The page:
Beaufort County is now one of a growing number of communities in South Carolina that have banned texting while driving. It's welcome news.
The county joins Beaufort and Hilton Head Island in prohibiting the dangerous practice.
Bluffton and Port Royal should pass ordinances, too. The towns can model theirs after the other local ordinances, giving drivers and law enforcement officers a unified set of requirements and penalties.
Bluffton is particularly key. The town encompasses nearly 50 square miles. Major roads, such as S.C. 46, S.C. 170 and U.S. 278, move in and out of its boundaries. A uniform ban would be far easier for drivers to follow and officers to enforce.
That's a good reason for a statewide ban, too. Local officials have grown weary waiting on lawmakers to pass a texting ban. Clemson got the ball rolling in 2010. The town of Mount Pleasant and Beaufort County are the latest to approve bans, both doing so this week. Hardeeville is expected to take up a texting ban Thursday, and the city of Charleston is considering one.
Texting while driving bans are past due. The Virginia Tech Transportation Institute found that texting while driving creates a crash risk 23 times worse than driving while not distracted.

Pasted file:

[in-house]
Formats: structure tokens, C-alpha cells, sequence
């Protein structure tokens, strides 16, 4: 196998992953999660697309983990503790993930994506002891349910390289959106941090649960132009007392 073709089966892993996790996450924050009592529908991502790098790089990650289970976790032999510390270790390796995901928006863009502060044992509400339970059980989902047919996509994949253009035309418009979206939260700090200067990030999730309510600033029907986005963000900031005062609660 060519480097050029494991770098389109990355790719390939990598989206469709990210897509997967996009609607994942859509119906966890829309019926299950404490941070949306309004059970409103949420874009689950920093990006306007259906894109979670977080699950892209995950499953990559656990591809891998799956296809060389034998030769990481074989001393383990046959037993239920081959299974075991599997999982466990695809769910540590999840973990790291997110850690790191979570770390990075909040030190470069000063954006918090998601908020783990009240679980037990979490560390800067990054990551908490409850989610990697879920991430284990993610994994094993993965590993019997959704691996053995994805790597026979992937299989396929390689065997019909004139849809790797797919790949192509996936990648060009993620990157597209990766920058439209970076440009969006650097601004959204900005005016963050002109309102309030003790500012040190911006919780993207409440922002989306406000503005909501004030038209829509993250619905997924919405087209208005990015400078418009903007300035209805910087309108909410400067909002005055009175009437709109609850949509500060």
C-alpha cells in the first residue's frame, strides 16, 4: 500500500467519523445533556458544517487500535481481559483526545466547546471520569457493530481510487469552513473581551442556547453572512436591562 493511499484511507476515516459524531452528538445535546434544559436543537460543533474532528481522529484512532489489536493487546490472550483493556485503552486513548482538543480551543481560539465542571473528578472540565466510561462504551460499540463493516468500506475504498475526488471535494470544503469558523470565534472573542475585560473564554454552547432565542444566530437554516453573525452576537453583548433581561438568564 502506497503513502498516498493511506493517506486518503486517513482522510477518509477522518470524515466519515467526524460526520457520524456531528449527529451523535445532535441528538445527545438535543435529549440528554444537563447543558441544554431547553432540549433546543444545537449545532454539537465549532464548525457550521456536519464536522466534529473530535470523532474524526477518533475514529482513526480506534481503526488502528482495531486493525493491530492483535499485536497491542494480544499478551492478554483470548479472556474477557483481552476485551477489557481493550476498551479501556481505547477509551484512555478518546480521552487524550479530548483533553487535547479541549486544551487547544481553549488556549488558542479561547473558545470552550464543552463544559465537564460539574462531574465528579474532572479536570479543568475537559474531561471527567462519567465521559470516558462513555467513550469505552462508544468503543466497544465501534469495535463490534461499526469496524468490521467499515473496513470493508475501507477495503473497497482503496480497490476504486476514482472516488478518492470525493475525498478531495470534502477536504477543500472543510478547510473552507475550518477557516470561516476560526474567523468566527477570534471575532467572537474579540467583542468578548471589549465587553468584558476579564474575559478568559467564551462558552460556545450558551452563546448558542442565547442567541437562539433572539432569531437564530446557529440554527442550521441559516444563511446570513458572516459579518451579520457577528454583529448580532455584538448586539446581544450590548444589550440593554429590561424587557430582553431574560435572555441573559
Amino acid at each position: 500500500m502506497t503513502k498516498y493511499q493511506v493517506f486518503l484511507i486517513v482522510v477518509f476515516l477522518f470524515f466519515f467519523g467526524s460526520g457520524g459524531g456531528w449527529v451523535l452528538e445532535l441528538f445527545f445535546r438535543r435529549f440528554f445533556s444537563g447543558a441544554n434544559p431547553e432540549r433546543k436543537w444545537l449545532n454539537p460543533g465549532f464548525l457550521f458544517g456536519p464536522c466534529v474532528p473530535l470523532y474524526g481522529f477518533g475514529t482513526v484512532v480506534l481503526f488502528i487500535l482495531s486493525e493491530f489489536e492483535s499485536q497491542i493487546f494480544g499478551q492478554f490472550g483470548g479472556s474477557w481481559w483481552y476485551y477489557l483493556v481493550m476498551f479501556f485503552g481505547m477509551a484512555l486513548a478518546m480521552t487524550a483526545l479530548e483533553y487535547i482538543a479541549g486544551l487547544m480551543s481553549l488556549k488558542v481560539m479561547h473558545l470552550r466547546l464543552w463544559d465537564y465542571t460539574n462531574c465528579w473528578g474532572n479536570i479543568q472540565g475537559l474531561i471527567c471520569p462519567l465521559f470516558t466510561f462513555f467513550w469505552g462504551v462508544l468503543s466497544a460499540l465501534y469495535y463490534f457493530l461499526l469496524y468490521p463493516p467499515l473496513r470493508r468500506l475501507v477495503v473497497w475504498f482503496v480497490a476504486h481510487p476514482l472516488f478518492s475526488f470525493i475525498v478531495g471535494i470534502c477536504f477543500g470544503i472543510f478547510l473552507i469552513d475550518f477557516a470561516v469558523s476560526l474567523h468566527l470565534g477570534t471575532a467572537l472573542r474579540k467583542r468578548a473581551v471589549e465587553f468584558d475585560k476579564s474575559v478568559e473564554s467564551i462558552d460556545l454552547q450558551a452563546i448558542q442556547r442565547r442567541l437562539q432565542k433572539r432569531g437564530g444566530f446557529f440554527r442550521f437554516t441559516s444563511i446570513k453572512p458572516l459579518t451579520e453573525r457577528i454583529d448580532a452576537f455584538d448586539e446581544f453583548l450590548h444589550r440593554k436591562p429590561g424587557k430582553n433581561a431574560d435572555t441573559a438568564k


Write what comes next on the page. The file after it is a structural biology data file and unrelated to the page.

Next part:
The Federal Communications Commission reports that 11 percent of drivers ages 18 to 20 who were involved in an automobile accident and survived admitted they were sending or receiving texts when they crashed. A report from the Centers for Disease Control and Prevention released earlier this year stated that 31 percent of people surveyed said that in the past 30 days, they had read or sent at least one text message while driving.
Many lawmakers say they are for a texting ban, but they haven't gotten the job done. We are behind 41 other states in passing texting bans for all drivers. Despite several years of effort and many bills filed, none has made it into law. Bills have passed the House only to stall in the Senate.
South Carolina and Montana are alone in failing to pass any limits on texting while driving or cellphone use while driving. All but four of the states banning texting while driving have primary enforcement, which means a police officer can pull someone over for the single offense of texting while driving. Florida's ban on texting while driving for all drivers goes into effect Oct. 1.
The county's ban covers unincorporated areas and will be enforced by the Sheriff's Office. The ordinance is similar to Hilton Head's ordinance, which bans drivers from composing, sending or reading electronic messages, such as texts or emails. Drivers asking for emergency help are exempt from the ban, as are emergency responders using electronic devices in their vehicles as part of their jobs.
Violators could be charged with a misdemeanor and fined $100 for the first offense, $200 for a second offense and $300 for subsequent offenses.
Lawmakers are running out of excuses for not banning texting while driving. We should all encourage our state representatives, and especially our senators, to pass a ban. There's no good reason for delaying a key step to making our roads safer.